Another dispute erupted at the worst moment. For once I’d convinced some of the troopers to meet together, this time to meet Cathy Bowden, then-director of the Star Wars track for DragonCon. I figured it was smart to at least try to make a connection with her and her staff — if we were going to do events then a convention was the place to do it. But our first impression left a lot to be desired.
“Cathy, I have a problem,” this one guy says in the middle of the meeting. “I want the number ‘TK421’ as my trooper number. Albin is saying I can’t!”
Cathy looked at me with a raised eye brow that told me ‘Really? You guys can’t even get your stuff together?’
Well that was an unexpected development. I was only a few months into using a TK-numbering system for members. It was a big hit, with members adopting their new identities in the Empire and really taking to it. But I didn’t anticipate someone wanting the number from the trooper in A New Hope that gave me the whole idea! It was a dumb misunderstanding, and one that taught me a lesson. When you start a thing and you have a plan, you better anticipate problems like this. And you better be ready to think fast on your feet when problems come up. First introduction to the DragonCon Star Wars community: not so hot.
In the midst of all these missteps I was running back and forth all over the convention, trying to wrangle troopers and get something going. Everyone was off doing their own thing (I mean why not? It was one big party!). And cell phones were still in their infancy so there was no way to get everyone together without doing a lot of running. For 72 hours I must have passed by every cool thing that a fan would want to stop and visit, but I felt like I was on a mission. I spent most of the time in plain clothes, just running and trying to organize things. But instead of finding my troopers, I would find guys in Stormtrooper armor standing at the bottom of escalators and stairwells, handing out leaflets.
“Who are these guys?” I thought to myself.
“Hey man,” a couple of troopers said to me, “you’d look good in some armor, brother!”
He handed me a flyer. “Join the White Armor Army!” it said in bold letters. There was a web address at the bottom.
Are you kidding me? I didn’t even know these guys and they were better organized than I was!!!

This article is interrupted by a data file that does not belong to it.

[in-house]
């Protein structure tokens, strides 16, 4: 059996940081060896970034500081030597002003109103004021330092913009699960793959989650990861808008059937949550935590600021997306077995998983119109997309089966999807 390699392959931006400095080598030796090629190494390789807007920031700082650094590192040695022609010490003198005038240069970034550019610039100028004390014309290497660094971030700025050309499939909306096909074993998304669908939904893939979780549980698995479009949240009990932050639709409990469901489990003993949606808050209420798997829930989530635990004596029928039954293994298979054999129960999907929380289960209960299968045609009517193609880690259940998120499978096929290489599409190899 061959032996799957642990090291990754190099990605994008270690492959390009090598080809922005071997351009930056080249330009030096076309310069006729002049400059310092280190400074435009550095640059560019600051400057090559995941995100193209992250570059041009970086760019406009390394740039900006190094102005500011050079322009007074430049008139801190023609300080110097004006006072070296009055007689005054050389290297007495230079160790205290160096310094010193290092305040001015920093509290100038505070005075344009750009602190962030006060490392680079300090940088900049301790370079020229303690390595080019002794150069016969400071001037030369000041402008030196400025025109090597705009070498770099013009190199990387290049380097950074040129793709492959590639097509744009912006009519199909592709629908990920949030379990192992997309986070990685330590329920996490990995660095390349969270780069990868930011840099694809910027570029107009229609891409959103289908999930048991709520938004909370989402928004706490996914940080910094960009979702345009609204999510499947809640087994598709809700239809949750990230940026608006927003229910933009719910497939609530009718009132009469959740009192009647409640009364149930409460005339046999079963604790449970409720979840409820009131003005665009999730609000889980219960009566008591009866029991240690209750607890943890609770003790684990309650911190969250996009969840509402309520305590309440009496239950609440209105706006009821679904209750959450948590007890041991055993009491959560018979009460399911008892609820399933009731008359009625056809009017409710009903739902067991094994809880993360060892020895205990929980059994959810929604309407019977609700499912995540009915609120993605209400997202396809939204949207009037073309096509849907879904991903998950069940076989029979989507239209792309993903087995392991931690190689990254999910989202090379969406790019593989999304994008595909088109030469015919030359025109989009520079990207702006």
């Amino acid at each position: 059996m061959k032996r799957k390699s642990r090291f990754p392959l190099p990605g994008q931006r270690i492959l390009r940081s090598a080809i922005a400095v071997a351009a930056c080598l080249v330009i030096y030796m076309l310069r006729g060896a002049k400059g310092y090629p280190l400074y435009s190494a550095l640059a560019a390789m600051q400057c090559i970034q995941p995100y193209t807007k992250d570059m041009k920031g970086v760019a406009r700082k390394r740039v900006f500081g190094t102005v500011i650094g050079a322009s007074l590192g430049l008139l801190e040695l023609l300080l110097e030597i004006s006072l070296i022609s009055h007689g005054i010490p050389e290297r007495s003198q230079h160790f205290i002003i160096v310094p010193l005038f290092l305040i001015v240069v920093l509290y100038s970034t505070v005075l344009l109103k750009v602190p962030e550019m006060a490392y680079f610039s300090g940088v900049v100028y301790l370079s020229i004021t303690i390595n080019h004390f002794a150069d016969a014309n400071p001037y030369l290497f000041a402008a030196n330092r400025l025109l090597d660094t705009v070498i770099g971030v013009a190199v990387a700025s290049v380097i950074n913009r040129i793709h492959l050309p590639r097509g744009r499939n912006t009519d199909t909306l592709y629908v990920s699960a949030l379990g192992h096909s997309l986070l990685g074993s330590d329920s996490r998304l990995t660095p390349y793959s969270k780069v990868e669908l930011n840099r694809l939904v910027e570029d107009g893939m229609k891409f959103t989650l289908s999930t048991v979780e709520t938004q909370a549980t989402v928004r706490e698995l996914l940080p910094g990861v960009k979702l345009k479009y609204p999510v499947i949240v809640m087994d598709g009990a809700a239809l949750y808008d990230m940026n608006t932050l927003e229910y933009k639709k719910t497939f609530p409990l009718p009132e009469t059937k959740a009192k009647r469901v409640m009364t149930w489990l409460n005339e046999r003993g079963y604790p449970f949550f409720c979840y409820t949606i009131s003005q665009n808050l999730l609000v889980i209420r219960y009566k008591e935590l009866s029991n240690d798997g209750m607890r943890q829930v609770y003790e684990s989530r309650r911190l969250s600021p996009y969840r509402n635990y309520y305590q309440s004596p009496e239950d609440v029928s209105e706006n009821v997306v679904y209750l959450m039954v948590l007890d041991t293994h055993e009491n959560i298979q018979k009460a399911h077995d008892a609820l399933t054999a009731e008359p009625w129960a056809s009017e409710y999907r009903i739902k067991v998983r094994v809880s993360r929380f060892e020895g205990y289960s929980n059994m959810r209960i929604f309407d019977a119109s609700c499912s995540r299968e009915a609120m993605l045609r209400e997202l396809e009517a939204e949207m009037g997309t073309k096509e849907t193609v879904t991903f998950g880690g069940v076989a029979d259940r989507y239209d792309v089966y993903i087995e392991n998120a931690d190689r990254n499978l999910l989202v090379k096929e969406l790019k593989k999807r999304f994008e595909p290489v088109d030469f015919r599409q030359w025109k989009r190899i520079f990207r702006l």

Finally the night of the big masquerade event at Dragoncon came. Cathy Bowden took me to one side and asked, “Would your guys like to escort Mr. Daniels onto the stage? He’s the MC for the show. It would only take a minute.”
Would I? Now this seemed like a real plan! Come the night of the show, we all met up in armor backstage. Everyone seemed excited and light-hearted. Along came Anthony, wearing a glittering gold tux jacket. He idled up next to us and started cracking jokes. He turned to our Boussh and reminisced.
“You know, Carrie dreaded wearing that outfit,” he said, waxing nostalgic. “It was terribly hot.”
We all chuckled to one another. Anthony Daniels was talking to US! About stuff that happened when they filmed the movies! Cool!
The stage manager appeared. He looked us over and delivered some bad news. Half of us were told we couldn’t participate due to the size of the stage and the sign was definitely a no-go. Our guy Mike Glover was cut for being in Jodo Kast armor. “Not from the movies,” he was told. Mike looked dejected. Then the guy showed us the steps leading up to the stage. “Uh oh,” I thought to myself. I was only a year or so into being an amputee and my first prosthetic leg didn’t allow me to walk up steps very easily. At least not in armor. So I was out.
The next hour saw a miserable group of us loitering backstage while Anthony Daniels made a grand entrance. Those who did make it onstage did a great job. But nary a word of the 501st was mentioned. For all anyone knew, they were just your normal Star Wars fans in costume.
But that’s enough of the bad news. Suffice to say that the Legion didn’t launch without a hitch. I had a lot to learn about being a leader. Sitting behind a keyboard wouldn’t be enough to mobilize fans into action in the public. Not by a long shot.
The one bright spot of the whole weekend came during the Star Wars masquerade. It was a much smaller affair than the big masquerade, and was held across the street in an out-of-the-way hallway. Anyone who costumed as a Star Wars character was there. And suddenly it clicked.